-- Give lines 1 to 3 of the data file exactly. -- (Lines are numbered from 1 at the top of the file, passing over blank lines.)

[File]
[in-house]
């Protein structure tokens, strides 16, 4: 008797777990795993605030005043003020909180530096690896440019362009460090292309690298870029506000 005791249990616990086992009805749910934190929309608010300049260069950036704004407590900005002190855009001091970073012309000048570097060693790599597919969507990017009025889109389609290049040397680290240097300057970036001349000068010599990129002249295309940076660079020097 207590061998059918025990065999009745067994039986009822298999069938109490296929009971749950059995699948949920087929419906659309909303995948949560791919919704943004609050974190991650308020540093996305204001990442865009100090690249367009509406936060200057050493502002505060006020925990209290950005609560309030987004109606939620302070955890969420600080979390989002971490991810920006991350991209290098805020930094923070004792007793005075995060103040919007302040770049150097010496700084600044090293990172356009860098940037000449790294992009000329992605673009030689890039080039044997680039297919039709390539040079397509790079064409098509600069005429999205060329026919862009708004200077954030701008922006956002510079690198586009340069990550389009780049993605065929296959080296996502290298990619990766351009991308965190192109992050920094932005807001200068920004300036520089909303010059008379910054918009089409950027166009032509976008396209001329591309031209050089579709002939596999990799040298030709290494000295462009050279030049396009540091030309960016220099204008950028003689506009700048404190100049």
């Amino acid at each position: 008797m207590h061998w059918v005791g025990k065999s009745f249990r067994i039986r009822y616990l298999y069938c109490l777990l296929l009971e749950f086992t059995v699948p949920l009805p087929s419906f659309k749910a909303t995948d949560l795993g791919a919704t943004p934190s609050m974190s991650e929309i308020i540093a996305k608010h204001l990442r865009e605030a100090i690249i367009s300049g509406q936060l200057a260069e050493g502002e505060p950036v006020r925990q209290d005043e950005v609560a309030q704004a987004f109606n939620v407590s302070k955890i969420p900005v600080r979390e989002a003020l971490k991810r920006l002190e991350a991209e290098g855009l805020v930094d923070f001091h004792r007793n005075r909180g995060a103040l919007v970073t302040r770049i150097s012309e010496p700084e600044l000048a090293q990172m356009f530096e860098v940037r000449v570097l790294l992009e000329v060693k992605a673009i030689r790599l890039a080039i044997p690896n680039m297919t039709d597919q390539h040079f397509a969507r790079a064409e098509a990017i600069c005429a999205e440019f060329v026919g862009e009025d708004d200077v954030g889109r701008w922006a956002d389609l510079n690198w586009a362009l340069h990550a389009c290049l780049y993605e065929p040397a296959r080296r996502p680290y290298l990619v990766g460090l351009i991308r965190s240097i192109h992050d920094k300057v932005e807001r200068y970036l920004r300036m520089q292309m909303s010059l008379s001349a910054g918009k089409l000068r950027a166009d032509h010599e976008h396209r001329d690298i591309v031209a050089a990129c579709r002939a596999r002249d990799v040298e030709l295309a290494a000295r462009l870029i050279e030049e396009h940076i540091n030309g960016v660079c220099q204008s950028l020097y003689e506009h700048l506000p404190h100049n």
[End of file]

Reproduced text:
[in-house]
């Protein structure tokens, strides 16, 4: 008797777990795993605030005043003020909180530096690896440019362009460090292309690298870029506000 005791249990616990086992009805749910934190929309608010300049260069950036704004407590900005002190855009001091970073012309000048570097060693790599597919969507990017009025889109389609290049040397680290240097300057970036001349000068010599990129002249295309940076660079020097 207590061998059918025990065999009745067994039986009822298999069938109490296929009971749950059995699948949920087929419906659309909303995948949560791919919704943004609050974190991650308020540093996305204001990442865009100090690249367009509406936060200057050493502002505060006020925990209290950005609560309030987004109606939620302070955890969420600080979390989002971490991810920006991350991209290098805020930094923070004792007793005075995060103040919007302040770049150097010496700084600044090293990172356009860098940037000449790294992009000329992605673009030689890039080039044997680039297919039709390539040079397509790079064409098509600069005429999205060329026919862009708004200077954030701008922006956002510079690198586009340069990550389009780049993605065929296959080296996502290298990619990766351009991308965190192109992050920094932005807001200068920004300036520089909303010059008379910054918009089409950027166009032509976008396209001329591309031209050089579709002939596999990799040298030709290494000295462009050279030049396009540091030309960016220099204008950028003689506009700048404190100049």
């Amino acid at each position: 008797m207590h061998w059918v005791g025990k065999s009745f249990r067994i039986r009822y616990l298999y069938c109490l777990l296929l009971e749950f086992t059995v699948p949920l009805p087929s419906f659309k749910a909303t995948d949560l795993g791919a919704t943004p934190s609050m974190s991650e929309i308020i540093a996305k608010h204001l990442r865009e605030a100090i690249i367009s300049g509406q936060l200057a260069e050493g502002e505060p950036v006020r925990q209290d005043e950005v609560a309030q704004a987004f109606n939620v407590s302070k955890i969420p900005v600080r979390e989002a003020l971490k991810r920006l002190e991350a991209e290098g855009l805020v930094d923070f001091h004792r007793n005075r909180g995060a103040l919007v970073t302040r770049i150097s012309e010496p700084e600044l000048a090293q990172m356009f530096e860098v940037r000449v570097l790294l992009e000329v060693k992605a673009i030689r790599l890039a080039i044997p690896n680039m297919t039709d597919q390539h040079f397509a969507r790079a064409e098509a990017i600069c005429a999205e440019f060329v026919g862009e009025d708004d200077v954030g889109r701008w922006a956002d389609l510079n690198w586009a362009l340069h990550a389009c290049l780049y993605e065929p040397a296959r080296r996502p680290y290298l990619v990766g460090l351009i991308r965190s240097i192109h992050d920094k300057v932005e807001r200068y970036l920004r300036m520089q292309m909303s010059l008379s001349a910054g918009k089409l000068r950027a166009d032509h010599e976008h396209r001329d690298i591309v031209a050089a990129c579709r002939a596999r002249d990799v040298e030709l295309a290494a000295r462009l870029i050279e030049e396009h940076i540091n030309g960016v660079c220099q204008s950028l020097y003689e506009h700048l506000p404190h100049n």